companies can omit dividend payments on
preferred stock without fear of pushing the firm
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into bankruptcy.

Preferred Stocks

Preferred stock gives its holders certain


privileges that make them senior to common

stockholders.
Preferred stockholders are promised a fixed

periodic dividend, which is stated either as a


percentage or as a dollar amount.
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Preferred Stocks (Cont.)


Par-value preferred stock is preferred stock

with a stated face value that is used with the


specified dividend percentage to determine

the annual dollar dividend.


No-par preferred stock is preferred stock with

no stated face value but with a stated annual


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dollar dividend.

Preferred Stock: Basic Rights of


Preferred Shareholders
Preferred stock is often considered quasi-debt

because, much like interest on debt, it specifies a


fixed periodic payment (dividend).
Preferred stock is unlike debt in that it has no
maturity date.
Because they have a fixed claim on the firms

income that takes precedence over the claim of


common stockholders, preferred stockholders are
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exposed to less risk.

Preferred Stock: Basic Rights of


Preferred Shareholders (cont.)
Preferred shareholders are not normally given a

voting right, although preferred shareholders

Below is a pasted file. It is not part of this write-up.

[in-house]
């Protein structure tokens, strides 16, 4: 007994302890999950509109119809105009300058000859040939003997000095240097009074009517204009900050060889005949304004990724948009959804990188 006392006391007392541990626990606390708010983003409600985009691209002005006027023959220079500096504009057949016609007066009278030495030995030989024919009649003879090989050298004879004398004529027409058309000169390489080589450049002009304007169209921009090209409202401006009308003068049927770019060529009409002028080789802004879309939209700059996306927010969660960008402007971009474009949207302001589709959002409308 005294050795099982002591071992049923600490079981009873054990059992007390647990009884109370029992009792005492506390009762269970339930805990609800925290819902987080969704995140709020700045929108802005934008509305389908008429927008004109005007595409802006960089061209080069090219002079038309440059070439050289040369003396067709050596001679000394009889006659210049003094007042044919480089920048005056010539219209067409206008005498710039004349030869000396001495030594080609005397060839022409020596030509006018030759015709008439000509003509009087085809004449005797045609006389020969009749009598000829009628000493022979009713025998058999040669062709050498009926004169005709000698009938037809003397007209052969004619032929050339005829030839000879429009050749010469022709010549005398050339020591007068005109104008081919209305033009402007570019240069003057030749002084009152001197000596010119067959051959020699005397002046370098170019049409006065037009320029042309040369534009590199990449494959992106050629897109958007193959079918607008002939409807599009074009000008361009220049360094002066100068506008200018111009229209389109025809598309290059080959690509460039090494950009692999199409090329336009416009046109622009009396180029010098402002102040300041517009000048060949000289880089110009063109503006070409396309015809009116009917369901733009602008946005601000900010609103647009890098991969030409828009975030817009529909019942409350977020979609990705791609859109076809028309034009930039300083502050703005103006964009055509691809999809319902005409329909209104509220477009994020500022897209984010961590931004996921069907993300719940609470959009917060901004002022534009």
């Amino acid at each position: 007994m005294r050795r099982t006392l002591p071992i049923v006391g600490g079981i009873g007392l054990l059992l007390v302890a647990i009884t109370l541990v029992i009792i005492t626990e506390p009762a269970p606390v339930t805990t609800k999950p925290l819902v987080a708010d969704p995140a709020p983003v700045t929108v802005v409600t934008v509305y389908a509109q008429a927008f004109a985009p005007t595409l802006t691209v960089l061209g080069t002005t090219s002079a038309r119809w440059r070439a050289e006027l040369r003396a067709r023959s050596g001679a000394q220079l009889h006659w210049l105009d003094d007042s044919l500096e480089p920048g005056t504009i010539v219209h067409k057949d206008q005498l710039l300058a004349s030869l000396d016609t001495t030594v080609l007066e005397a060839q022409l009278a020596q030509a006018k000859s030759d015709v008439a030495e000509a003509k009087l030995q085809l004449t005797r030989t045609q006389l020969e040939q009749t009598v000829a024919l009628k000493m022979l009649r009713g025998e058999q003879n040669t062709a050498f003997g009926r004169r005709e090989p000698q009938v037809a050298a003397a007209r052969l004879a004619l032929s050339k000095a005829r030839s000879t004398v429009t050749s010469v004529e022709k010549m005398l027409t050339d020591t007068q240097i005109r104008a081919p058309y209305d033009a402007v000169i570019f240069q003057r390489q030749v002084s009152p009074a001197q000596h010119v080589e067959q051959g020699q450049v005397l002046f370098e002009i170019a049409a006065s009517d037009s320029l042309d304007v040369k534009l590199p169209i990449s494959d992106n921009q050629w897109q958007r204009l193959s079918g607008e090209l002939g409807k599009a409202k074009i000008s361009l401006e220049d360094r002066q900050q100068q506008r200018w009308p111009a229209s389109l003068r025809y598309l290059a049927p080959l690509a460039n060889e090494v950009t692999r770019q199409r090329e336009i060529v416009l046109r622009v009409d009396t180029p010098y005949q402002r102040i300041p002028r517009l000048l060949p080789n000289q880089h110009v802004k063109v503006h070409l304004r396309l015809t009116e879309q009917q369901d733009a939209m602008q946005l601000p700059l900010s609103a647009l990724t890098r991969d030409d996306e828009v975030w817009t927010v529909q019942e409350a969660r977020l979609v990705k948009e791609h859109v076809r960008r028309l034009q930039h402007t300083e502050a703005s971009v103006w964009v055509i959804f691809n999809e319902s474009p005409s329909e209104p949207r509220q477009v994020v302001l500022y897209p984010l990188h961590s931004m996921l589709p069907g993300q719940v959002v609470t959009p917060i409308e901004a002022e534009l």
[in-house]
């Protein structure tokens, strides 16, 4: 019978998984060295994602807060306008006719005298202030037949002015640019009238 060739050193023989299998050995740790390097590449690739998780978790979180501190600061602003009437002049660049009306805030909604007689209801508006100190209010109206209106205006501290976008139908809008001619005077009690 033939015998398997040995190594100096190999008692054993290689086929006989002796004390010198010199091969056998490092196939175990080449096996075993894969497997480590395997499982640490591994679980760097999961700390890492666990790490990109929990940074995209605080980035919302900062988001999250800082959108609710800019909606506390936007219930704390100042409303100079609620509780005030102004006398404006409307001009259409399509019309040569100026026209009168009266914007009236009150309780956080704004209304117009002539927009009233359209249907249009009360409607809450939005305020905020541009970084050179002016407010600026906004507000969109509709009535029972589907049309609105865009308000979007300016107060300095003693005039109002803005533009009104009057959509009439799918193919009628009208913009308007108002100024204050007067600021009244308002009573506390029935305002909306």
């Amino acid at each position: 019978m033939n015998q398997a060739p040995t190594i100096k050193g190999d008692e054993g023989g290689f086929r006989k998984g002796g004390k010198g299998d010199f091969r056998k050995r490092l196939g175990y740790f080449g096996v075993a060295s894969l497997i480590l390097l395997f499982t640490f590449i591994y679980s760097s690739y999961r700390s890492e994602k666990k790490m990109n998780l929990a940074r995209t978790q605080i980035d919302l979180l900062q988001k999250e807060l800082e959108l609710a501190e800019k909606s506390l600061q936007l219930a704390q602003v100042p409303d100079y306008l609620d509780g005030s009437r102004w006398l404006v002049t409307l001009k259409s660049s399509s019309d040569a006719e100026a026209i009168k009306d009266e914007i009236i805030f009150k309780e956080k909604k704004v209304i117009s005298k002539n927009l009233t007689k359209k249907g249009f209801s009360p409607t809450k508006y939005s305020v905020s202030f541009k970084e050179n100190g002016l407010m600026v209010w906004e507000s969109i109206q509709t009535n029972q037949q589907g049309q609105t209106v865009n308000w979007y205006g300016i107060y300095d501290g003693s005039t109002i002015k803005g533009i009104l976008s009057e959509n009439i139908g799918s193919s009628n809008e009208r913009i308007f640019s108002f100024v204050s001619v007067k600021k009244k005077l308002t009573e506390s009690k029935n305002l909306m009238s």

are sometimes allowed to elect one member of

the board of directors.

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Preferred Stock:
Features of Preferred Stock
Restrictive covenants including provisions

about passing dividends, the sale of senior


securities, mergers, sales of assets, minimum

liquidity requirements, and repurchases of


common stock.

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Preferred Stock:
Features of Preferred Stock
Cumulative preferred stock is preferred stock for

which all passed (unpaid) dividends in arrears,


along with the current dividend, must be paid

before dividends can be paid to common


stockholders.
Noncumulative preferred stock is preferred stock
for which passed (unpaid) dividends do not
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accumulate.

Preferred Stock:
Features of Preferred Stock
A callable feature is a feature of callable

preferred stock that allows the issuer to retire


the shares within a certain period time and at a

specified price.